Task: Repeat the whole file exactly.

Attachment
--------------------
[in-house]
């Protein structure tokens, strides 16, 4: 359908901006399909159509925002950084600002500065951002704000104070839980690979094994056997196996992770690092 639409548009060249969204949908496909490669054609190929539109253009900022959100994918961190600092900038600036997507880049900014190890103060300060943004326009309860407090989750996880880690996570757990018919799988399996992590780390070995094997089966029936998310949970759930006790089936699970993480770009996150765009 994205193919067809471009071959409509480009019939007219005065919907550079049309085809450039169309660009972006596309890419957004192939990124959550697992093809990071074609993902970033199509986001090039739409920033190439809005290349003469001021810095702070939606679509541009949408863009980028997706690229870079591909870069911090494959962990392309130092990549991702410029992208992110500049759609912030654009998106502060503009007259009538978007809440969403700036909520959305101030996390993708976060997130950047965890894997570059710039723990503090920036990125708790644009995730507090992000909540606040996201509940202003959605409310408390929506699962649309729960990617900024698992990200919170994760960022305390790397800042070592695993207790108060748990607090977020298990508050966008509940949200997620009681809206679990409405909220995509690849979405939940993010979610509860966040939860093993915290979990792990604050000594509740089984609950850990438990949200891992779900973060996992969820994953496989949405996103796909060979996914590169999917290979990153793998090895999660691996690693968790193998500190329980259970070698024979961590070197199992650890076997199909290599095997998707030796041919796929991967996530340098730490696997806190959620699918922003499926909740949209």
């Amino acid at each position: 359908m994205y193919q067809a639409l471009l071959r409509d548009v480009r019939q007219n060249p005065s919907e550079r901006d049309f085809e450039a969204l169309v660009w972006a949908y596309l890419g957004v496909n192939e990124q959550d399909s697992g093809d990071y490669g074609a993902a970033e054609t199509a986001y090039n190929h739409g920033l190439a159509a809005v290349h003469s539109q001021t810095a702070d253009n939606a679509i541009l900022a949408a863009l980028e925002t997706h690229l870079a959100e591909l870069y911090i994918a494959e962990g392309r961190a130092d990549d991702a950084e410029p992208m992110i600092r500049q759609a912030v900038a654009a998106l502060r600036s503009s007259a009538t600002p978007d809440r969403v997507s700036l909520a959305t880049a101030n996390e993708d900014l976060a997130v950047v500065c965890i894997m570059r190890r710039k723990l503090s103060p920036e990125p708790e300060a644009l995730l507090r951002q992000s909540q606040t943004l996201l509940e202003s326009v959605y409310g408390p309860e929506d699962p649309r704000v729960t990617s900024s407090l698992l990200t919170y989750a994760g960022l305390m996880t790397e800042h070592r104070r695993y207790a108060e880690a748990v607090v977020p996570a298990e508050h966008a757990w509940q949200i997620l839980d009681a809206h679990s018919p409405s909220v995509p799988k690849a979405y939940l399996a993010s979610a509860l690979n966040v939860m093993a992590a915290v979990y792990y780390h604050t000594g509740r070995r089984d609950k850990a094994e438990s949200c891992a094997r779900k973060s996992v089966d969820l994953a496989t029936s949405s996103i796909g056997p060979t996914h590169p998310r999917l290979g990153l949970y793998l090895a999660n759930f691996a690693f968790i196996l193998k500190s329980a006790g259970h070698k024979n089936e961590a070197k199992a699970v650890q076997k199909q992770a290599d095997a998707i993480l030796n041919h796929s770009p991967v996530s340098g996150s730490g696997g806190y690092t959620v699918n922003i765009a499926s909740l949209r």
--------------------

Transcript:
[in-house]
């Protein structure tokens, strides 16, 4: 359908901006399909159509925002950084600002500065951002704000104070839980690979094994056997196996992770690092 639409548009060249969204949908496909490669054609190929539109253009900022959100994918961190600092900038600036997507880049900014190890103060300060943004326009309860407090989750996880880690996570757990018919799988399996992590780390070995094997089966029936998310949970759930006790089936699970993480770009996150765009 994205193919067809471009071959409509480009019939007219005065919907550079049309085809450039169309660009972006596309890419957004192939990124959550697992093809990071074609993902970033199509986001090039739409920033190439809005290349003469001021810095702070939606679509541009949408863009980028997706690229870079591909870069911090494959962990392309130092990549991702410029992208992110500049759609912030654009998106502060503009007259009538978007809440969403700036909520959305101030996390993708976060997130950047965890894997570059710039723990503090920036990125708790644009995730507090992000909540606040996201509940202003959605409310408390929506699962649309729960990617900024698992990200919170994760960022305390790397800042070592695993207790108060748990607090977020298990508050966008509940949200997620009681809206679990409405909220995509690849979405939940993010979610509860966040939860093993915290979990792990604050000594509740089984609950850990438990949200891992779900973060996992969820994953496989949405996103796909060979996914590169999917290979990153793998090895999660691996690693968790193998500190329980259970070698024979961590070197199992650890076997199909290599095997998707030796041919796929991967996530340098730490696997806190959620699918922003499926909740949209």
């Amino acid at each position: 359908m994205y193919q067809a639409l471009l071959r409509d548009v480009r019939q007219n060249p005065s919907e550079r901006d049309f085809e450039a969204l169309v660009w972006a949908y596309l890419g957004v496909n192939e990124q959550d399909s697992g093809d990071y490669g074609a993902a970033e054609t199509a986001y090039n190929h739409g920033l190439a159509a809005v290349h003469s539109q001021t810095a702070d253009n939606a679509i541009l900022a949408a863009l980028e925002t997706h690229l870079a959100e591909l870069y911090i994918a494959e962990g392309r961190a130092d990549d991702a950084e410029p992208m992110i600092r500049q759609a912030v900038a654009a998106l502060r600036s503009s007259a009538t600002p978007d809440r969403v997507s700036l909520a959305t880049a101030n996390e993708d900014l976060a997130v950047v500065c965890i894997m570059r190890r710039k723990l503090s103060p920036e990125p708790e300060a644009l995730l507090r951002q992000s909540q606040t943004l996201l509940e202003s326009v959605y409310g408390p309860e929506d699962p649309r704000v729960t990617s900024s407090l698992l990200t919170y989750a994760g960022l305390m996880t790397e800042h070592r104070r695993y207790a108060e880690a748990v607090v977020p996570a298990e508050h966008a757990w509940q949200i997620l839980d009681a809206h679990s018919p409405s909220v995509p799988k690849a979405y939940l399996a993010s979610a509860l690979n966040v939860m093993a992590a915290v979990y792990y780390h604050t000594g509740r070995r089984d609950k850990a094994e438990s949200c891992a094997r779900k973060s996992v089966d969820l994953a496989t029936s949405s996103i796909g056997p060979t996914h590169p998310r999917l290979g990153l949970y793998l090895a999660n759930f691996a690693f968790i196996l193998k500190s329980a006790g259970h070698k024979n089936e961590a070197k199992a699970v650890q076997k199909q992770a290599d095997a998707i993480l030796n041919h796929s770009p991967v996530s340098g996150s730490g696997g806190y690092t959620v699918n922003i765009a499926s909740l949209r």